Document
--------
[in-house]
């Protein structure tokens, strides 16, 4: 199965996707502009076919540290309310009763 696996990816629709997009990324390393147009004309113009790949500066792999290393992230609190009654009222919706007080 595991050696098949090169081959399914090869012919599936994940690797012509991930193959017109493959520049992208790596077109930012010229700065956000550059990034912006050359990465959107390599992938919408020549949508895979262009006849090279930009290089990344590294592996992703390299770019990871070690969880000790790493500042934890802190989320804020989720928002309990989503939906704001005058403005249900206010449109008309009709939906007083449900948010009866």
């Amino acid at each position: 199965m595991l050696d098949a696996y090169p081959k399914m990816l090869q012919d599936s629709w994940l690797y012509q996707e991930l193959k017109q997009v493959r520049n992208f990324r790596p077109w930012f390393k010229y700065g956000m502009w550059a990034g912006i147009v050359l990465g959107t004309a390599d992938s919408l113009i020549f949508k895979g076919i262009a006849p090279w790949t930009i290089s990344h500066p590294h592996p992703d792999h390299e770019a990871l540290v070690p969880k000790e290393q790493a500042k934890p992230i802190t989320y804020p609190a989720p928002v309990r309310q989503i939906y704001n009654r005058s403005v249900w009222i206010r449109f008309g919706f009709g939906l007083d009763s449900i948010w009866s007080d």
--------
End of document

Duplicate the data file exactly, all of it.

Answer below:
[in-house]
């Protein structure tokens, strides 16, 4: 199965996707502009076919540290309310009763 696996990816629709997009990324390393147009004309113009790949500066792999290393992230609190009654009222919706007080 595991050696098949090169081959399914090869012919599936994940690797012509991930193959017109493959520049992208790596077109930012010229700065956000550059990034912006050359990465959107390599992938919408020549949508895979262009006849090279930009290089990344590294592996992703390299770019990871070690969880000790790493500042934890802190989320804020989720928002309990989503939906704001005058403005249900206010449109008309009709939906007083449900948010009866």
């Amino acid at each position: 199965m595991l050696d098949a696996y090169p081959k399914m990816l090869q012919d599936s629709w994940l690797y012509q996707e991930l193959k017109q997009v493959r520049n992208f990324r790596p077109w930012f390393k010229y700065g956000m502009w550059a990034g912006i147009v050359l990465g959107t004309a390599d992938s919408l113009i020549f949508k895979g076919i262009a006849p090279w790949t930009i290089s990344h500066p590294h592996p992703d792999h390299e770019a990871l540290v070690p969880k000790e290393q790493a500042k934890p992230i802190t989320y804020p609190a989720p928002v309990r309310q989503i939906y704001n009654r005058s403005v249900w009222i206010r449109f008309g919706f009709g939906l007083d009763s449900i948010w009866s007080d």